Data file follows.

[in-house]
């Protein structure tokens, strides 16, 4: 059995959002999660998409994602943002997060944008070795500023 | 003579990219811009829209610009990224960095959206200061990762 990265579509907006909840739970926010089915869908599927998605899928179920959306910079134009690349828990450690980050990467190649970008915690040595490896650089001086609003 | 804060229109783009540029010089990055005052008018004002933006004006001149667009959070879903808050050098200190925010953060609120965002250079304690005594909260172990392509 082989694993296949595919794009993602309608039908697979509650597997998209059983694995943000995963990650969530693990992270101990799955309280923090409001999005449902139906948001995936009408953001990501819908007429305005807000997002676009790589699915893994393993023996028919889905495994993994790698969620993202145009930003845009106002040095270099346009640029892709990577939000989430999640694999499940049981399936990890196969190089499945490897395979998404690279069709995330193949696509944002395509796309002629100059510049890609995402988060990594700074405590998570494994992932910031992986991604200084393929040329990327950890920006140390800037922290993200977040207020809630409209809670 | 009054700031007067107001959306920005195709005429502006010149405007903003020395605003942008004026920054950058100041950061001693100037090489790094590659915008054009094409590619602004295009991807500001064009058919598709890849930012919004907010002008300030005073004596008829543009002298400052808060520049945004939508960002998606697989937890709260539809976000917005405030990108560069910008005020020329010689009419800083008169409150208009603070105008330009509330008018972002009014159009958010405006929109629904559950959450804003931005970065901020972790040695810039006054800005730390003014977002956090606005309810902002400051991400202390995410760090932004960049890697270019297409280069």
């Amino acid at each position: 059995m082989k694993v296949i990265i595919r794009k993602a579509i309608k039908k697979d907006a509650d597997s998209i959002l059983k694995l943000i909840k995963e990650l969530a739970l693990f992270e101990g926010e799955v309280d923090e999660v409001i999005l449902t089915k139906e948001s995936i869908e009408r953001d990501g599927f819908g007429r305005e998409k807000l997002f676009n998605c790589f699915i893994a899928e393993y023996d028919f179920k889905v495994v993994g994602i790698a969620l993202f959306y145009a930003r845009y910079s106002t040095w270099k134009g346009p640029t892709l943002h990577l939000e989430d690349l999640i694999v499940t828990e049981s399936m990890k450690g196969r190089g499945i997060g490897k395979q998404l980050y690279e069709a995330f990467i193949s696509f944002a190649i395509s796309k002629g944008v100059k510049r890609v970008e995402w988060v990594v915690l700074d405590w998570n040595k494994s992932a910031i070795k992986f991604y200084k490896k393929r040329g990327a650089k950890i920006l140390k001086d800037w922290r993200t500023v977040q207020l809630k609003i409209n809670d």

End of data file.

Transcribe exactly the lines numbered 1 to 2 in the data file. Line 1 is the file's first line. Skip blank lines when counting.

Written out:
[in-house]
């Protein structure tokens, strides 16, 4: 059995959002999660998409994602943002997060944008070795500023 | 003579990219811009829209610009990224960095959206200061990762 990265579509907006909840739970926010089915869908599927998605899928179920959306910079134009690349828990450690980050990467190649970008915690040595490896650089001086609003 | 804060229109783009540029010089990055005052008018004002933006004006001149667009959070879903808050050098200190925010953060609120965002250079304690005594909260172990392509 082989694993296949595919794009993602309608039908697979509650597997998209059983694995943000995963990650969530693990992270101990799955309280923090409001999005449902139906948001995936009408953001990501819908007429305005807000997002676009790589699915893994393993023996028919889905495994993994790698969620993202145009930003845009106002040095270099346009640029892709990577939000989430999640694999499940049981399936990890196969190089499945490897395979998404690279069709995330193949696509944002395509796309002629100059510049890609995402988060990594700074405590998570494994992932910031992986991604200084393929040329990327950890920006140390800037922290993200977040207020809630409209809670 | 009054700031007067107001959306920005195709005429502006010149405007903003020395605003942008004026920054950058100041950061001693100037090489790094590659915008054009094409590619602004295009991807500001064009058919598709890849930012919004907010002008300030005073004596008829543009002298400052808060520049945004939508960002998606697989937890709260539809976000917005405030990108560069910008005020020329010689009419800083008169409150208009603070105008330009509330008018972002009014159009958010405006929109629904559950959450804003931005970065901020972790040695810039006054800005730390003014977002956090606005309810902002400051991400202390995410760090932004960049890697270019297409280069």